We all have these items in our homes. There's no logical reason to keep them, but, on some level, they mean something to us, and so we find them homes. As long as our treasures aren't unwieldy, part of an enormous collection, dangerous or otherwise a hazard, I can't think of a single reason not to keep them.

Organizing by STYLE is not about shrinking our collections to their smallest possible size any more than it's about organizing things in one specific way. Life is full of things we can toss painlessly and, over time, the things we've hung on to either earn their keep or they don't, and logic may or may not be part of the decision-making process.

So this evening, I will tuck that very special, impractical board away again. I'll probably forget about it until I move the piece of furniture I tuck it behind, or until we're specifically looking for that board in order to use it.

And for me, this will be infinitely more painless than adding it to our pile of recyclables.

Thursday, July 19, 2018

3 Keys Thursday: 3 Key Items on My Packing-for-Vacation List

Photo: Dodgerton Skillhause via Morguefile
When I'm packing for a week away, particularly one where relaxation rather than learning or sightseeing will be the main event, I try to bring things that will make it my home away from home for the week. Comfy pjs for down time (and leisurely mornings on the patio). Enough clothes so I don't need to do laundry. The electronics I use for work and play.

Since my organizational styles go wherever I go, there are a few things that are always on my packing list so that adrift is only a state of mind when I want it to be.

Prepacked (as in always packed, never unpacked) toiletries and medical/first aid pouches. Not only do these save me time and list-making before the trip, but they also help make sure I don't have to spend vacation time and cash on unnecessary trips to the drug store trips to buy things I already have at home. Restocking them and checking expiration dates when I unpack after vacation makes sure they're ready to go again when I am.

My satellite office bag: I have a small tote that houses my wireless mouse, earbuds and charger, pencil case and a small spiral memo book. I use this when I take my laptop and go, whether to Starbucks or another "satellite office." Grabbing that bag means I'm equipped for writing on the screened-in porch and shutting out the music from someone else's blue tooth speaker on the beach, as well as making sure I have just the right pen.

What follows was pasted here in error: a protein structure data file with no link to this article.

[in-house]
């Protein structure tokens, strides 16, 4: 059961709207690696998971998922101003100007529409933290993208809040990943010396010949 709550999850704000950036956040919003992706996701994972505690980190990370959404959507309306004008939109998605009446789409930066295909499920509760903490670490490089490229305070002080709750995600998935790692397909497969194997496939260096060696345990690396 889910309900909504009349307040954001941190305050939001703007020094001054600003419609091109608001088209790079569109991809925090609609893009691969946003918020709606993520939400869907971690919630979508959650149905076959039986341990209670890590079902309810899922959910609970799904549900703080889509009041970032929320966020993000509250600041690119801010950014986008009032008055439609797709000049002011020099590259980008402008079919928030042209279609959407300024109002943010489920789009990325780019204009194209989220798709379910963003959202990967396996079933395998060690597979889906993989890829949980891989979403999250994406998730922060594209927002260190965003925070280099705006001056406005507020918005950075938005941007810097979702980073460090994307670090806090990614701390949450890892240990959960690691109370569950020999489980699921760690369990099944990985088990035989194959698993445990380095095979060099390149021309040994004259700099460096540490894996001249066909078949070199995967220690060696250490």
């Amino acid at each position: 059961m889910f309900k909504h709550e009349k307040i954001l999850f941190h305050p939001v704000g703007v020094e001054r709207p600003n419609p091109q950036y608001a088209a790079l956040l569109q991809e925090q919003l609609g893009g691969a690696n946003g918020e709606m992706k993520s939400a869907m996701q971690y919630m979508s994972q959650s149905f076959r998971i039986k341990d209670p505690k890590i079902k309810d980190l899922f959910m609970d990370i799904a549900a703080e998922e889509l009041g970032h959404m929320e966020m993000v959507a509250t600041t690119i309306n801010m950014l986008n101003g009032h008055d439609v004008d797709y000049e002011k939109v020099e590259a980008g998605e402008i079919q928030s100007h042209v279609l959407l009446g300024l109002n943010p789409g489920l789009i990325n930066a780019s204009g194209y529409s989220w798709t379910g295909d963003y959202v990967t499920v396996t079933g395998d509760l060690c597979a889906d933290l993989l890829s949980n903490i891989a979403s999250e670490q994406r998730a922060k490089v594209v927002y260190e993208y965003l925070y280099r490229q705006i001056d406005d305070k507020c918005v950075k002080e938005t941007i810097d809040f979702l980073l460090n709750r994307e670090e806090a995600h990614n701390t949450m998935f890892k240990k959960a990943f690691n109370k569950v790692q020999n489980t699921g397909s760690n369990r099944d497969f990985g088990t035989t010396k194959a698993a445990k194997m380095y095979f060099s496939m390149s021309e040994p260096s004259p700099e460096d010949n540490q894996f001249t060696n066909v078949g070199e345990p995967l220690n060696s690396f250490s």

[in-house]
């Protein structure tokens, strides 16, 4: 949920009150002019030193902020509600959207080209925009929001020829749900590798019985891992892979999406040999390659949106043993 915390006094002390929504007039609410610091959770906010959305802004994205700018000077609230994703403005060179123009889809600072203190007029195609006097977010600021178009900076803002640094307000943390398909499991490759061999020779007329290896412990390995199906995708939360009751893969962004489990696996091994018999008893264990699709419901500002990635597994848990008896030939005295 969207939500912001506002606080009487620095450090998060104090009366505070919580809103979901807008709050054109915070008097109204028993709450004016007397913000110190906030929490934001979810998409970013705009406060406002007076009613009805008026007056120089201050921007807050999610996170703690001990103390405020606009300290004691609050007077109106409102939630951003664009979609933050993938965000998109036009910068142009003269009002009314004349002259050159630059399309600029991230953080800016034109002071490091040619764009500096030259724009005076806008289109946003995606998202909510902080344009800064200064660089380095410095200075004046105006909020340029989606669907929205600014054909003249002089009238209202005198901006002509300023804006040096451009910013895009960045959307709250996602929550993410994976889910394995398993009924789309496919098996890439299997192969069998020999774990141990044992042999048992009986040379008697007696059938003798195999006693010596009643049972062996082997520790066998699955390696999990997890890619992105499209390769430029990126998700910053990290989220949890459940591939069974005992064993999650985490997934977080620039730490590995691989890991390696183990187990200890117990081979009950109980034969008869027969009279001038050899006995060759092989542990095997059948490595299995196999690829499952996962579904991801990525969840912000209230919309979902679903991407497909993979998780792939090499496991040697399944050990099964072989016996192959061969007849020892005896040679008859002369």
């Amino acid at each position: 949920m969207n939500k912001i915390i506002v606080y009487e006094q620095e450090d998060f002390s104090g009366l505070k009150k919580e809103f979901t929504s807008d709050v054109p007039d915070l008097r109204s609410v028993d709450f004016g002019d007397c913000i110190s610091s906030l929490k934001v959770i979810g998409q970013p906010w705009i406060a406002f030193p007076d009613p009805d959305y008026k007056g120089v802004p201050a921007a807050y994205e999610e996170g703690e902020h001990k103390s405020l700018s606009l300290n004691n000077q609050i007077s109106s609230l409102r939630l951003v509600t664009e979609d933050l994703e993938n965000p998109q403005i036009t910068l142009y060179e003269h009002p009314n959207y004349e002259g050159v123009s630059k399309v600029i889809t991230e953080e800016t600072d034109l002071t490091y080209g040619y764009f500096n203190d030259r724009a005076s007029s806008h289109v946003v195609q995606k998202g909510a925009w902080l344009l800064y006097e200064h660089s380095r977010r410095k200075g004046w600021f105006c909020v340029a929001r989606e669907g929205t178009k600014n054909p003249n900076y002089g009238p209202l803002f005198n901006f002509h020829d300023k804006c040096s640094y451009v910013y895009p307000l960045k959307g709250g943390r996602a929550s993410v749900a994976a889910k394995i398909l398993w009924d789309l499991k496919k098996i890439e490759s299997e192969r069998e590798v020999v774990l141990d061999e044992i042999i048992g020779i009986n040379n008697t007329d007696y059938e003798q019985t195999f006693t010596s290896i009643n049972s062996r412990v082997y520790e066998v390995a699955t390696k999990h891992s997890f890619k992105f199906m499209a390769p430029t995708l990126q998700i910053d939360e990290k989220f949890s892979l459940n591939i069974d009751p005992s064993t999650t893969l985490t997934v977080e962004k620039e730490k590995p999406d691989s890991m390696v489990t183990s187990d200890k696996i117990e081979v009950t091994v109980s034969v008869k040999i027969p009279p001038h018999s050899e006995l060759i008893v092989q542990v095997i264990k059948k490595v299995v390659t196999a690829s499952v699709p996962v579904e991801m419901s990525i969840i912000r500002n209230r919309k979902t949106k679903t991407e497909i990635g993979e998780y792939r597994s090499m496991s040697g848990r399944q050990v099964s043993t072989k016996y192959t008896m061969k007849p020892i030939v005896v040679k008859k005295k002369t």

A notebook -- or, in my case, several. I always pack a medium sized spiral notebook for keeping track of random thoughts and ideas, as well as lists I don't want to lose. This time, I also happened to grab a legal pad, which came in handy for my Beach Pages (the notebook was too small) until I bought my dedicated journal.

How about you? What's always on your packing list?

Wednesday, July 18, 2018

Beach Days and Hammock Days

Just this morning, I was patting myself on the back and posting the picture at left on Twitter, pleased to have accomplished some things before heading to the beach. About fifteen minutes ago, after a perfect beach day and some late afternoon novel reading, I realized I hadn't written a post for this blog.


So, since it's now evening and I am, after all, on vacation, I'm re-posting one from last year that I hope you'll find useful. In any event, it feels very appropriate for today, and it offers some advice for those who aren't having perfect beach days (which was me when I wrote the blog in the first place). 

Side note: this summer isn't a typical summer kid-wise either; my daughter was home for three weeks in May before heading back to school for a fellowship. If this is the new normal, I don't like it. 

But that's another post.
This summer has not been a typical summer. My daughter, usually at home for most of the summer, was home for just a week before heading off to her first trip abroad. Once home, she was here for a few days before taking a beach trip with friends. This is all good stuff, but the unusual schedule leaves me feeling as though I'm running into roadblocks on a regular basis.

Usually, I'm one of those people who's on both the sending and receiving end of the "don't worry, it'll get done. It always does." message, but this summer, it might not all get done.

And that's okay. Or at least that's what I'm trying to tell myself.